King of the Kitchen

May 25, 2011, 3:02 a.m.

Rue Royale to French House Royalty

King of the Kitchen
(ISAAC GATENO/The Staford Daily)

Imagine you’re a chef. One day, while preparing dinner, you hear a knock on the door to your kitchen, and there stands Nelson Mandela, excitedly awaiting your food.

Not many chefs have had an experience like this one, but Juan Jose, the chef for French House and Phi Psi, has had many extraordinary culinary and life experiences. For the past five years, every weekday, from morning until night, Jose creates delicious food for the residents of both houses.

Juan Jose, or “J.J.,” as he is fondly referred to by house residents, has gone through quite an interesting journey to end up at Stanford.

Born in Majorca, an island off the Mediterranean coast of Spain, Jose trained at Le Cordon Bleu culinary academy. But he didn’t always know that he wanted to become a chef. He originally was headed for a career as a lawyer and attended the University of Salamanca for a short time before realizing that it wasn’t for him.

“I was the black sheep,” Jose said. “I was at the University for one year and said ‘I don’t like it, I don’t want to do this.’ My girlfriend and I were both rebellious, so we both left for France. And we slept by the beautiful river under the bridges, with all the hippies, painters at the time.” In need of money, he got a job in the kitchen of Maxim’s, a world-famous, landmark restaurant on the rue Royale.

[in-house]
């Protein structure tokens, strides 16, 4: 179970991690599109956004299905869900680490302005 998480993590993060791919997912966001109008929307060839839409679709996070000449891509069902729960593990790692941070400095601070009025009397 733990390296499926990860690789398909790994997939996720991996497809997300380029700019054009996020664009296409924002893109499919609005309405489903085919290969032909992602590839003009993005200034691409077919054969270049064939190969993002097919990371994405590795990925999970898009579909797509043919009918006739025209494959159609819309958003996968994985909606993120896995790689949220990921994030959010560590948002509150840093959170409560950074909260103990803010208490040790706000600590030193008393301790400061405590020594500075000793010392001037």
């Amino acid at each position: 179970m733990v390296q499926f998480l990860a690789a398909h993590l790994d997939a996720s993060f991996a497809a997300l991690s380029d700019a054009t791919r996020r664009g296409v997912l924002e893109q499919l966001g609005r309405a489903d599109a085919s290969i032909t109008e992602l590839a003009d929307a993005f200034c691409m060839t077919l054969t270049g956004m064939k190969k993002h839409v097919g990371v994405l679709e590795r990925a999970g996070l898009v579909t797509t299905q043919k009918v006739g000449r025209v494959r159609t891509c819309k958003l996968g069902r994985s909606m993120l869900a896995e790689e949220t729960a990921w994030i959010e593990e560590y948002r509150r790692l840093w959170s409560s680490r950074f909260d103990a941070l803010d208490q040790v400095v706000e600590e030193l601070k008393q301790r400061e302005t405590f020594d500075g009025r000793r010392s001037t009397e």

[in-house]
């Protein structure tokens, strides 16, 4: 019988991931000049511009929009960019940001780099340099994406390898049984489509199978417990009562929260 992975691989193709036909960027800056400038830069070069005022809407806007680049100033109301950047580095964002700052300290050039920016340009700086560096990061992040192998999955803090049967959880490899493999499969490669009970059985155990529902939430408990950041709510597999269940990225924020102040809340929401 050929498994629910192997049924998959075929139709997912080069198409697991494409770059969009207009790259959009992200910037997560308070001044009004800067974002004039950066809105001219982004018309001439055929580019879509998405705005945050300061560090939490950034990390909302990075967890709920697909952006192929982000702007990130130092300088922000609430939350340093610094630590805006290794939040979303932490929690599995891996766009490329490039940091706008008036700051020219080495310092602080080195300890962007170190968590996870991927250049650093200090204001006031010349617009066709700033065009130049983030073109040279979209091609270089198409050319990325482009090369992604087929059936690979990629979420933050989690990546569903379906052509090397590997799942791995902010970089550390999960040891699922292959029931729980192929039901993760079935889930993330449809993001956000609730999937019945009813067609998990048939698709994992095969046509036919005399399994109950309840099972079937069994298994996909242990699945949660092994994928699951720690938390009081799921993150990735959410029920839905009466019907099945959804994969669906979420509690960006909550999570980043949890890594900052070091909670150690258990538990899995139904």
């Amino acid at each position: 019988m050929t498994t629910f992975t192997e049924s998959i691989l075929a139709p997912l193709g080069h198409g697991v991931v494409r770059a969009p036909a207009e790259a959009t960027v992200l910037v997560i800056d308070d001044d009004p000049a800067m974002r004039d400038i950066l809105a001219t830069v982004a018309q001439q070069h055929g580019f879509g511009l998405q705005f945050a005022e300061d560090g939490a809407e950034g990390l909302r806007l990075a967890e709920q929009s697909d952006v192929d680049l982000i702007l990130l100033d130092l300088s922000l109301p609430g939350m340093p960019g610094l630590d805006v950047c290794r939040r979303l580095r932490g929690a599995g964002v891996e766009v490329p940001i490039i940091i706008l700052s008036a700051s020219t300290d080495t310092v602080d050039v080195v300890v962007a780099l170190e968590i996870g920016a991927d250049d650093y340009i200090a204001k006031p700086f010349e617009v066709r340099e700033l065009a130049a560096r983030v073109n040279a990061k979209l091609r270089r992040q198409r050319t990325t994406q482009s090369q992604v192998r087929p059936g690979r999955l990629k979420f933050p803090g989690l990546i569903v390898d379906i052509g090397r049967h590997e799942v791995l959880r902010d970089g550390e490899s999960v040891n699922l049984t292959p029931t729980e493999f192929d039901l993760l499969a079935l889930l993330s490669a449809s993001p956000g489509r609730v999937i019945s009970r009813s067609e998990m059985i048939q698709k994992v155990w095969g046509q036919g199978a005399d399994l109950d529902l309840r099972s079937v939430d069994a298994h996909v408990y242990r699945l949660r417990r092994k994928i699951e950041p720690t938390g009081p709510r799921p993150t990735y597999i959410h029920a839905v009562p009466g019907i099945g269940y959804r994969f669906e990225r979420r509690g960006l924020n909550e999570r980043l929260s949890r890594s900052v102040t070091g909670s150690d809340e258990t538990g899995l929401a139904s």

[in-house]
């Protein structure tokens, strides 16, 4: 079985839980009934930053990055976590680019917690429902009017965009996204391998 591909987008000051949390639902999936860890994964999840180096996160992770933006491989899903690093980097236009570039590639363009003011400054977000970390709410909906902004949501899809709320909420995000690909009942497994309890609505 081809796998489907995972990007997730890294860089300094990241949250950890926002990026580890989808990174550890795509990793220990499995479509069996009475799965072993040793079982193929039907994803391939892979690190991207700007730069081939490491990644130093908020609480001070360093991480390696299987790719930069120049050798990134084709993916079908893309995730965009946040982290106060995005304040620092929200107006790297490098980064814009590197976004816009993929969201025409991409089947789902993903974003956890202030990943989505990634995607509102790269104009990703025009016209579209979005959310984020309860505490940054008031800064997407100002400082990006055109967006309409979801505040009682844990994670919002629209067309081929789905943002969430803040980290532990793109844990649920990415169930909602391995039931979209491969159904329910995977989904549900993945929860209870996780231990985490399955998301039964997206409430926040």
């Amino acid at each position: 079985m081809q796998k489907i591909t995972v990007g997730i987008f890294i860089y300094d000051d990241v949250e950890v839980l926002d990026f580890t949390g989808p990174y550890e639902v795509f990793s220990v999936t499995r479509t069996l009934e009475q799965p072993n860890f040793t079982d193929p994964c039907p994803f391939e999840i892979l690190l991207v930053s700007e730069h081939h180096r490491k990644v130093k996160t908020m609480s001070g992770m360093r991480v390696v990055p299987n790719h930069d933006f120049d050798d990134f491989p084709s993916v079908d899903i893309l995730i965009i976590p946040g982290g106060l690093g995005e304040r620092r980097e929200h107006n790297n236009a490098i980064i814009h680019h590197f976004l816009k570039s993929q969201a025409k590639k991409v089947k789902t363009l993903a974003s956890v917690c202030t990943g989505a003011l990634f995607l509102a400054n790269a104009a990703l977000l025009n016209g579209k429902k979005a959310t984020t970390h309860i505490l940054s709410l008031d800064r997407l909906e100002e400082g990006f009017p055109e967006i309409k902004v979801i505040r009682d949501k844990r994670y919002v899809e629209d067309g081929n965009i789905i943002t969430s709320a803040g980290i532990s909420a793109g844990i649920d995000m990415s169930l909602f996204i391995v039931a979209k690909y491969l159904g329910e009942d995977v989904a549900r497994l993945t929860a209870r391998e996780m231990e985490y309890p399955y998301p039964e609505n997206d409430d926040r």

Jose had no previous cooking knowledge, so he began with peeling potatoes and other menial tasks. After his first month, his supervisor told him he had the ability to become something more in the kitchen. He recommended Jose for Le Cordon Bleu, the world’s largest hospitality education institution, where renowned chefs such as Mario Batali and Julia Child have trained in the art of cooking.

Jose spent five years training at Le Cordon Bleu. He was initially to learn the craft of making sauces as a saucier. Finding that working as a saucier was not to his liking, Jose then trained as a pastry chef, and, after not enjoying either of the two positions, he finally spent three years training in cooking.

After Le Cordon Bleu, Jose returned home to Majorca and worked for a yacht company as a private chef, cooking for various important figures visiting Majorca. He met an ambassador who asked him to come to New York and work as a chef for the United Nations.